Your Kitchen Action Plan
Stock the Crisper
Fruits and veggies are the absolute best sources of antioxidants and joint-boosting nutrients. Be sure you keep a variety on hand at all times, but pay extra attention to the vitamin C, A and K powerhouses.
Dark leafy greens, broccoli, carrots and sweet potatoes bring a lot to the table, but so do citrus fruits and apples. Some studies suggest that strawberries and onion can directly lower joint inflammation levels, too. Try to build more meals on a foundation of veggies, rather than simply serving them on the side.
Cut out Sauces
Trying to shed a few pounds? Start by simplifying your dishes.
Sauces, condiments, and other flavorful additions can really make a meal — but they can break your low-cal intentions just as easily. It’s a good idea to eliminate all butter, oil, mayonnaise, and sugar-based sauces (which comprises most of the store-bought sauces out there).
If you can’t swear off sauces completely, try supplementing with fresh herb pestos, a dash or two of chili sauce, or pungent spices — ginger and turmeric are especially good for beating inflammation.
Don’t Shy Away From Good Fats
Fat is no longer the enemy it was once made out to be. However, certain types of fat are definitely better than others — both for your waistline and for your whole-body health.
Olive oil is one of the most helpful fats out there, largely due to the concentration of oleocanthal — a compound that helps to prevent inflammation. Pick strongly-flavored olive oils for higher levels of oleocanthal, and in order to save on calories, you’ll want to use it in place of other fats (oils, butter, animal fat) rather than simply add more to your diet.
Lower the Heat
When certain foods are cooked at high temperatures, they release undesirable inflammatory compounds. Meat is the major culprit, and since it’s not unusual to grill or broil it, you might be taking in these advanced glycation end products (AGEs) on a regular basis without even realizing it.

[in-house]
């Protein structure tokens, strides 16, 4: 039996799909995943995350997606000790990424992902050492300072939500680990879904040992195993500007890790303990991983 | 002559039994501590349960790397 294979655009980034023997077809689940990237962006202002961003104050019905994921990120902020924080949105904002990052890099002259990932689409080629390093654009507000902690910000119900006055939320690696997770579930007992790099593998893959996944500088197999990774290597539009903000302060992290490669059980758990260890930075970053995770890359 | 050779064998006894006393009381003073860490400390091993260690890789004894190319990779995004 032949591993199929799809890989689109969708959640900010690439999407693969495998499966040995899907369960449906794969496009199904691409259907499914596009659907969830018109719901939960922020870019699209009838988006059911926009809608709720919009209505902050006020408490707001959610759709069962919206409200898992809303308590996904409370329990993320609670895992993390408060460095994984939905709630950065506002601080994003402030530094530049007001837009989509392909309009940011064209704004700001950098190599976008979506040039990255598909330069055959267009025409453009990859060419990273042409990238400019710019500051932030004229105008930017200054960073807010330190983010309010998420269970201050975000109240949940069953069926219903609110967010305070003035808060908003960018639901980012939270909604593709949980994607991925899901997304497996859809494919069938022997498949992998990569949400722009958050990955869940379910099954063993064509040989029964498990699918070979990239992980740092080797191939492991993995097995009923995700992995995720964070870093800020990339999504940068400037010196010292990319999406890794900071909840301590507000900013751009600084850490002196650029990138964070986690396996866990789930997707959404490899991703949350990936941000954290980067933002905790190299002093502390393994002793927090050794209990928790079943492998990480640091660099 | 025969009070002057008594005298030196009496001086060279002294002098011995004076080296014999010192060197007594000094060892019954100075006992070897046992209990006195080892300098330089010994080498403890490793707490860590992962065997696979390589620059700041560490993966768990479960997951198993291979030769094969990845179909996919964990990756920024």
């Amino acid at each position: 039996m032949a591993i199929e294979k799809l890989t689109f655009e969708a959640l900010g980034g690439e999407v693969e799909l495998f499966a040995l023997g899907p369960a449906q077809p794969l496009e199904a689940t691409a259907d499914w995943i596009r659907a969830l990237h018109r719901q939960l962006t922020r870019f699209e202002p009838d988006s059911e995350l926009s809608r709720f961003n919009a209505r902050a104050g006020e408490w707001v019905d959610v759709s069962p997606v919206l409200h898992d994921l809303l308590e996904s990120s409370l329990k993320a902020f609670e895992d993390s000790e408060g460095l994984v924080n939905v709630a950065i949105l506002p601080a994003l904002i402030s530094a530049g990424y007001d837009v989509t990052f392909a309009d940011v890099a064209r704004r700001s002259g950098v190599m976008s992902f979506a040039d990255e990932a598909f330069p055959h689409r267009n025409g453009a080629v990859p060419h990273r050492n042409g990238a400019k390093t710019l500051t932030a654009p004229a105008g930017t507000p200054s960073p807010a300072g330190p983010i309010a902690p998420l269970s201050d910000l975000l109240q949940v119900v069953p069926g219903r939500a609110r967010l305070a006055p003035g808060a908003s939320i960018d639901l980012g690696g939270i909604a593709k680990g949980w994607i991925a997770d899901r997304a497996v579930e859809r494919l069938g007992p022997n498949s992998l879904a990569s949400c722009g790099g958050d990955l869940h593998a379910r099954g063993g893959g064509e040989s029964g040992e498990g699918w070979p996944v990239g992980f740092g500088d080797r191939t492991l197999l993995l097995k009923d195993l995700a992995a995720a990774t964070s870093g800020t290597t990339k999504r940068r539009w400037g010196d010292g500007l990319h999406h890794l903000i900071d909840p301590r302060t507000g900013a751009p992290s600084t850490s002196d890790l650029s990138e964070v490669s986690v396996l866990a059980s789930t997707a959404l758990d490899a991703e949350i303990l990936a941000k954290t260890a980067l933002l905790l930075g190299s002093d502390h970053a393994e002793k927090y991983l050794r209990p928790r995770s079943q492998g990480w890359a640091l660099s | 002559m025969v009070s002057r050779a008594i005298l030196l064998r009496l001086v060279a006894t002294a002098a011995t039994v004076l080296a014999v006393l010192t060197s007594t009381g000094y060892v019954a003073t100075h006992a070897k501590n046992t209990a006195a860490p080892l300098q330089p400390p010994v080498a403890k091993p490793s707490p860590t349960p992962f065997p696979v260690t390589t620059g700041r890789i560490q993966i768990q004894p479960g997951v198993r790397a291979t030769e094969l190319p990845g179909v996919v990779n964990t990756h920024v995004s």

You don’t have to adopt a raw food diet, but so try to retrain the flame when it comes to cooking methods: opt for gentle sautéing instead of pan searing, or slow roasting over broiling and grilling.
Joint-friendly supplements can be a nice finishing touch to a well-constructed OA diet plan. Evidence suggests that supplementing with glucosamine sulfate and chondroitin sulfate can go far to restoring range of motion and preventing further degradation, since these two compounds are components of natural cartilage.
Since glucosamine and chondroitin stimulate your body to form new cartilage, they can be very helpful when there’s evidence that your joints have already lost a substantial amount of cushioning. Both supplements are considered quite safe and are generally very well-tolerated, but since studies have been limited, there’s no guarantee you’ll see remarkable results.
In any case, patience and persistence are crucial when you’re adjusting your diet and supplements for OA management. You might not see results for several weeks, so stick with your healthy changes — eventually, your body will thank you for fueling it properly.